SOUTH BEND – With three available scholarships to offer and a history of helping college transfers reinvent themselves and take their games to never-before-seen levels, Mike Brey plans to be very active on the transfer waiver wire this spring.
“We’ll thoroughly investigate one, maybe two,” said Brey, who also didn’t close the door on adding a possible late-rising high school senior who may have fallen through early-signing period recruiting cracks. “There’s nothing out there now, but in about two months, there would be a lot of movement again.”
The interest isn’t always one-sided. Having helped former Irish guards Ben Hansbrough (the 2010-11 Big East player of the year) and Scott Martin and now power forward Garrick Sherman recharnge their careers has made Notre Dame an attractive landing spot for college players looking to hit the reset button.
“The transfer wire, people call us because we’ve had success with it,” Brey said. “We’ve reinvented a lot of guys. We get a lot of phone calls, which is great, because they’ve seen the track record.”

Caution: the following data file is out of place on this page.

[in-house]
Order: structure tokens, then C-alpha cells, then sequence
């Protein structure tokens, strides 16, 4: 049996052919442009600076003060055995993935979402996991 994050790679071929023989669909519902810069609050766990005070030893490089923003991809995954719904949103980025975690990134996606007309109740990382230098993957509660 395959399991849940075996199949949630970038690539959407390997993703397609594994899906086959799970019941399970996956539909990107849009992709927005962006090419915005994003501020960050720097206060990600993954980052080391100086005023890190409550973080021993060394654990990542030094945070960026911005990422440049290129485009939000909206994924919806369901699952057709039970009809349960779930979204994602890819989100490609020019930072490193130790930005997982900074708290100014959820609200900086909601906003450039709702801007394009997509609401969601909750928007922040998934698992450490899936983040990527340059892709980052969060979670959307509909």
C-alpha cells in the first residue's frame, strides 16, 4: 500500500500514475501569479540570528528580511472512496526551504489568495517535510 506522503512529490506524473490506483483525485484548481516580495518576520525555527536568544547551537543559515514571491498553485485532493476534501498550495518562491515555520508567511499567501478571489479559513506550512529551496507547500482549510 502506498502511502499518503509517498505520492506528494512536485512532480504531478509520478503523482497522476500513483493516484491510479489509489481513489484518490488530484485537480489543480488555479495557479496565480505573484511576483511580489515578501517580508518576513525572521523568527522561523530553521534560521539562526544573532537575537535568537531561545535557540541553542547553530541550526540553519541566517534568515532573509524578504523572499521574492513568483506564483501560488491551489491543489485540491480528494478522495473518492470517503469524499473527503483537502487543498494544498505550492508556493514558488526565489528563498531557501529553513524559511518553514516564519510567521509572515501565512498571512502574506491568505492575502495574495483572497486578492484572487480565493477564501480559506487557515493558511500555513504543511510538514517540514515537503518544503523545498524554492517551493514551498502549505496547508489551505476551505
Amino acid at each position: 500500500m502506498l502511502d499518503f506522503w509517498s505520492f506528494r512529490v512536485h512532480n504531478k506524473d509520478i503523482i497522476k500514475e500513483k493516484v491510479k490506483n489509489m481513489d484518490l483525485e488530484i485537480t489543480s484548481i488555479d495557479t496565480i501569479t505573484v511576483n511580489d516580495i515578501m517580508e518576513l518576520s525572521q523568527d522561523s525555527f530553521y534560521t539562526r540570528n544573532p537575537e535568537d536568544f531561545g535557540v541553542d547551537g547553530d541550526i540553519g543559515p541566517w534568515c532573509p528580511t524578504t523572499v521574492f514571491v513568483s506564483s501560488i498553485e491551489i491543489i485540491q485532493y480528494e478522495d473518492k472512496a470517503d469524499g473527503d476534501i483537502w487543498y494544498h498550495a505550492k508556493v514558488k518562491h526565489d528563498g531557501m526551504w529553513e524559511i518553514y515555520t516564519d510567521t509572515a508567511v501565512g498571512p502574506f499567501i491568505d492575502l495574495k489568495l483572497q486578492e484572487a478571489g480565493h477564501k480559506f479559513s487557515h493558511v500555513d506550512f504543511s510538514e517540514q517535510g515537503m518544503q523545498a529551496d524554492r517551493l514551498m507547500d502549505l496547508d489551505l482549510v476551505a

Brey wouldn’t mind adding a college graduate who has one year of eligibility remaining and who could play right away. He also would like a transfer, preferably a big, who might be able to petition the NCAA to play right away because of a special family circumstance.
“I am very open to all of those options right now,” Brey said.
Notre Dame loses three players to graduation/eligibility exhaustion – Sherman, guard Eric Atkins and Tom Knight. The Irish have two prep seniors (Bonzie Colson, Martin Geben) ready to enroll in June. Jerian Grant, who has one year of eligibility remaining after being kicked out of school at the end of the fall semester, also plans to return to finish work toward his undergraduate degree.